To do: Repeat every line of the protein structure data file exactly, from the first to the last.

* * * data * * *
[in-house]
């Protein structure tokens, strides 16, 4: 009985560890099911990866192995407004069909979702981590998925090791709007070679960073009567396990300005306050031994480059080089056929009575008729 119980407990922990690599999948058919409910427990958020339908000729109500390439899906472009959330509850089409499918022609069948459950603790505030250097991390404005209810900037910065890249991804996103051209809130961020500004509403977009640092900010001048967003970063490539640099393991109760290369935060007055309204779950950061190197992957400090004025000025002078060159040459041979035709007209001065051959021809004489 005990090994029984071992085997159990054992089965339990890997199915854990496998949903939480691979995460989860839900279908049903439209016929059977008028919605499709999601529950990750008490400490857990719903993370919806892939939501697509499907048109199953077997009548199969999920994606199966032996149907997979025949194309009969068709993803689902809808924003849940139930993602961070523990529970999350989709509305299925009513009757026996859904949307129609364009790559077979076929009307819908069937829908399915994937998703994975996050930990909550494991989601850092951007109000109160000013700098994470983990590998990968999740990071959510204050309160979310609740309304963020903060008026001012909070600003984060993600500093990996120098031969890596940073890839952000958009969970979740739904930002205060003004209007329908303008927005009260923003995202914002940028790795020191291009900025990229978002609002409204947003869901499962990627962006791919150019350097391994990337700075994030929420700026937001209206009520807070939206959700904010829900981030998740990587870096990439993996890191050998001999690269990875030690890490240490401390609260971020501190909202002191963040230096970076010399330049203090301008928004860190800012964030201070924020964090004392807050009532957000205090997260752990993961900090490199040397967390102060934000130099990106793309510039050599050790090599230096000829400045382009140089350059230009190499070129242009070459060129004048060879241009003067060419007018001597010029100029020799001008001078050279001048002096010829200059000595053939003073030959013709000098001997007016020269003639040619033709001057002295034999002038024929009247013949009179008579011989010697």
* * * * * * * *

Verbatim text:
[in-house]
């Protein structure tokens, strides 16, 4: 009985560890099911990866192995407004069909979702981590998925090791709007070679960073009567396990300005306050031994480059080089056929009575008729 119980407990922990690599999948058919409910427990958020339908000729109500390439899906472009959330509850089409499918022609069948459950603790505030250097991390404005209810900037910065890249991804996103051209809130961020500004509403977009640092900010001048967003970063490539640099393991109760290369935060007055309204779950950061190197992957400090004025000025002078060159040459041979035709007209001065051959021809004489 005990090994029984071992085997159990054992089965339990890997199915854990496998949903939480691979995460989860839900279908049903439209016929059977008028919605499709999601529950990750008490400490857990719903993370919806892939939501697509499907048109199953077997009548199969999920994606199966032996149907997979025949194309009969068709993803689902809808924003849940139930993602961070523990529970999350989709509305299925009513009757026996859904949307129609364009790559077979076929009307819908069937829908399915994937998703994975996050930990909550494991989601850092951007109000109160000013700098994470983990590998990968999740990071959510204050309160979310609740309304963020903060008026001012909070600003984060993600500093990996120098031969890596940073890839952000958009969970979740739904930002205060003004209007329908303008927005009260923003995202914002940028790795020191291009900025990229978002609002409204947003869901499962990627962006791919150019350097391994990337700075994030929420700026937001209206009520807070939206959700904010829900981030998740990587870096990439993996890191050998001999690269990875030690890490240490401390609260971020501190909202002191963040230096970076010399330049203090301008928004860190800012964030201070924020964090004392807050009532957000205090997260752990993961900090490199040397967390102060934000130099990106793309510039050599050790090599230096000829400045382009140089350059230009190499070129242009070459060129004048060879241009003067060419007018001597010029100029020799001008001078050279001048002096010829200059000595053939003073030959013709000098001997007016020269003639040619033709001057002295034999002038024929009247013949009179008579011989010697």